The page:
Regulating interracial marriages
In the Netherlands, interracial marriages were not uncommon in the eighteenth and nineteenth century. And in most documented cases such liaisons did not encounter much attention, either legally or socially. A telling case in this respect is that of the Africa-born Christiaan van der Vegt, who married the Dutch girl Kaatje de Bas in the Dutch Reformed church of the town of Weesp on 8 May 1779. A young man from Africa, only baptised two years before, and a young local working class woman. A black man and a white woman. So how did this work; legally, with the church, socially? (Hoe heette Christiaan?)
This is a question which invites a varied set of answers. The fact that the marriage was celebrated in the Dutch Reformed church indicates that the church authorities (formally) had no problem with such a marriage. And in the eighteenth century the Dutch Reformed church also represented the State in matrimonial matters, so we can deduce that the civil authorities equally had no problem with mixed race marriages in the eighteenth century.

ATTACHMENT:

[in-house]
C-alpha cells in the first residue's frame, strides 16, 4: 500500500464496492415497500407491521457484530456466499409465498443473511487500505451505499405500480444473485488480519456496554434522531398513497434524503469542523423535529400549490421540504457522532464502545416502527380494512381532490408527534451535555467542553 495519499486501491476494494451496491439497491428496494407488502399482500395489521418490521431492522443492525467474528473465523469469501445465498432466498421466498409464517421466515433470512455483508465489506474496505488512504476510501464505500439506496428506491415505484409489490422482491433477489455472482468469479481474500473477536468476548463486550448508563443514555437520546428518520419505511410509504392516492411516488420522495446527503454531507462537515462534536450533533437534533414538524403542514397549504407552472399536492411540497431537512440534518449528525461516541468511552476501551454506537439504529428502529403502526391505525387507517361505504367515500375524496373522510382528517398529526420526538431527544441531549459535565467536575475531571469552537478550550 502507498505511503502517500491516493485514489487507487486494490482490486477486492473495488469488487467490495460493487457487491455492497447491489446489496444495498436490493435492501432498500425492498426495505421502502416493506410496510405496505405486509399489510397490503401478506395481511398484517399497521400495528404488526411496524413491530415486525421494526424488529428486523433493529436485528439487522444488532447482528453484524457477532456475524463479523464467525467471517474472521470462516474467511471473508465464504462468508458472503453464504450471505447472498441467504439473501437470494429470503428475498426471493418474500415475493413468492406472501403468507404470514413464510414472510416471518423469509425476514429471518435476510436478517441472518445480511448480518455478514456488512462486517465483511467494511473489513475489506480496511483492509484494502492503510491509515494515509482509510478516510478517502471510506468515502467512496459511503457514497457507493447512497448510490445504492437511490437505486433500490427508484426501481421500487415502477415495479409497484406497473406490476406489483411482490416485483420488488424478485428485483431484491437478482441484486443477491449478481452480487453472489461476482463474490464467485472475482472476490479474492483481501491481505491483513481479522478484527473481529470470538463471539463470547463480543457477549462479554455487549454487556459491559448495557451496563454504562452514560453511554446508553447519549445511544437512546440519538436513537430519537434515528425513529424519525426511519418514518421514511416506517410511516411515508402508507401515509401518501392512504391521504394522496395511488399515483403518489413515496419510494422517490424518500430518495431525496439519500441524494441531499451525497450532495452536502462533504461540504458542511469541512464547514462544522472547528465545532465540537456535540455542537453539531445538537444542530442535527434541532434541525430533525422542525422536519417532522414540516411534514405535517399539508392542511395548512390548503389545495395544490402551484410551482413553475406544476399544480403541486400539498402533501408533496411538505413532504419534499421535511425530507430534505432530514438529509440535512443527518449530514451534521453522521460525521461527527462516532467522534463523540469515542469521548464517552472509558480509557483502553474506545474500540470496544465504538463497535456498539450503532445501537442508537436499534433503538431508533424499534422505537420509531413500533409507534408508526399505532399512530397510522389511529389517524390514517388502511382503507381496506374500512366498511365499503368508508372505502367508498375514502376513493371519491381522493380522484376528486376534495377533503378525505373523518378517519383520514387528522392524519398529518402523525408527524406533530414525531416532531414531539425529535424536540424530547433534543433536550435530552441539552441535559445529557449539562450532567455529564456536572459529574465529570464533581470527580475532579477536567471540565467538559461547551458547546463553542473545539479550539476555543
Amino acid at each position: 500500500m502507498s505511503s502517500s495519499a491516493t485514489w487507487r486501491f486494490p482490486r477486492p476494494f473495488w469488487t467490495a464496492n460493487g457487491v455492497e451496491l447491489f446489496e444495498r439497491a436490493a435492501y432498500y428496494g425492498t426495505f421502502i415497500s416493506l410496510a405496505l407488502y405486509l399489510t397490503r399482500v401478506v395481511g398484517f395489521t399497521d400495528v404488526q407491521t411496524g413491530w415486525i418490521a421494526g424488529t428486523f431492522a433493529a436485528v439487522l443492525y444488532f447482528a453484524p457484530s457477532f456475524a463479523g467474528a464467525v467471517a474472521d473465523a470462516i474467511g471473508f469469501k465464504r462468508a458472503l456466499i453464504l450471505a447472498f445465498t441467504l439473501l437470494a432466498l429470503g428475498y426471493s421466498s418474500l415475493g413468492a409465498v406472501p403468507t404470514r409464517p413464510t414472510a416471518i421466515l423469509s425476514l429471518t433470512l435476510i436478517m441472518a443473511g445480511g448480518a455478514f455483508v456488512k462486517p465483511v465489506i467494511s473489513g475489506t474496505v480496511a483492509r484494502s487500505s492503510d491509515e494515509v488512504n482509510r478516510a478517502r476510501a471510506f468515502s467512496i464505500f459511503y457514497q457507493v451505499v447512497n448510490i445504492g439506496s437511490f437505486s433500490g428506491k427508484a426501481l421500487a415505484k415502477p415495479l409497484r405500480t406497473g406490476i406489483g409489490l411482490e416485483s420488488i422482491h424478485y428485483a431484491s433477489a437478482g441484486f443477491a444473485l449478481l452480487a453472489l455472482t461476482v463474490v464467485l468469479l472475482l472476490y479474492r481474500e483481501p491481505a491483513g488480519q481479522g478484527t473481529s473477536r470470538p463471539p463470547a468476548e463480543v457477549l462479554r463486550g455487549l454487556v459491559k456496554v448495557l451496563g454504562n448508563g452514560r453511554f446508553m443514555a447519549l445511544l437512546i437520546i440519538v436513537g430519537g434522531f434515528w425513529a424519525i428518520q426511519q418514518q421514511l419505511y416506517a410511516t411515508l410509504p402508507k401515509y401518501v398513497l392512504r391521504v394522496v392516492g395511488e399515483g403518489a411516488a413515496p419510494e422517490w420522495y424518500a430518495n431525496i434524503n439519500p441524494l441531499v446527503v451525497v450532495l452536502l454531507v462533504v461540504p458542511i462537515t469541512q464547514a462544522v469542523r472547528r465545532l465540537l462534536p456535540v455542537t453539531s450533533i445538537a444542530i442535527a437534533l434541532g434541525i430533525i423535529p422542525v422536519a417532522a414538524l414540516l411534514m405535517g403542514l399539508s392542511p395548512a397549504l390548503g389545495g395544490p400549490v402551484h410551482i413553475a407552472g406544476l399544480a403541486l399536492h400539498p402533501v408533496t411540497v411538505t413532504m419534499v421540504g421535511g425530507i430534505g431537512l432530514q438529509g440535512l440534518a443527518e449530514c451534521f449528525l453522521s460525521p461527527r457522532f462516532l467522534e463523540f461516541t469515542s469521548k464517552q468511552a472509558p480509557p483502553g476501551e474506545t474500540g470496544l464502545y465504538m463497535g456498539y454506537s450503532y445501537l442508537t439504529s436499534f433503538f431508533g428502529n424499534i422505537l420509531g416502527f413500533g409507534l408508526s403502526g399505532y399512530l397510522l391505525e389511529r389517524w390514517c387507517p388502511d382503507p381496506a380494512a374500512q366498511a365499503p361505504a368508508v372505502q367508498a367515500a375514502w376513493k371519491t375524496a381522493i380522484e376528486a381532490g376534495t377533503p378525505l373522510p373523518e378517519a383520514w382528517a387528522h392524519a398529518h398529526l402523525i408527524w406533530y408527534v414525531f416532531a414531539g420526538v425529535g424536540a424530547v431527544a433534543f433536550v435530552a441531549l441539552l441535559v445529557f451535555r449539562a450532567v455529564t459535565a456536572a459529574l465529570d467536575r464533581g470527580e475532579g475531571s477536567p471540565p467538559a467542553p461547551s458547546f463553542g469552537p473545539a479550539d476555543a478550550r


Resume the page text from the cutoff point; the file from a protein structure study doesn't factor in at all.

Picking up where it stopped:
Were interracial marriages ‘normal’ then? Dutch historian Dienke Hondius discusses the issue in her book Blackness in Western Europe, and indicates the complex European attitudes towards non-white people throughout the ages (Hondius 2014). In her arguments she emphasises how Europe, differently from the United States for instance, never saw the substantial presence of groups of black people. For Dutch historian Natalie Everts and the author this was reason to speak about ‘Invisible Africans’ (Doortmont & Everts 1999). This invisibility must be regarded as a sociological phenomenon, because individuals could be quite visible physically, as was the case with Christiaan van der Vegt. In her blog on her African ancestor, Annemieke van der Vegt lists numerous public accounts in which skin colour played a role. And also with the children of Christiaan and Kaatje skin colour played an important role in their lives (Hoe heette Christiaan?).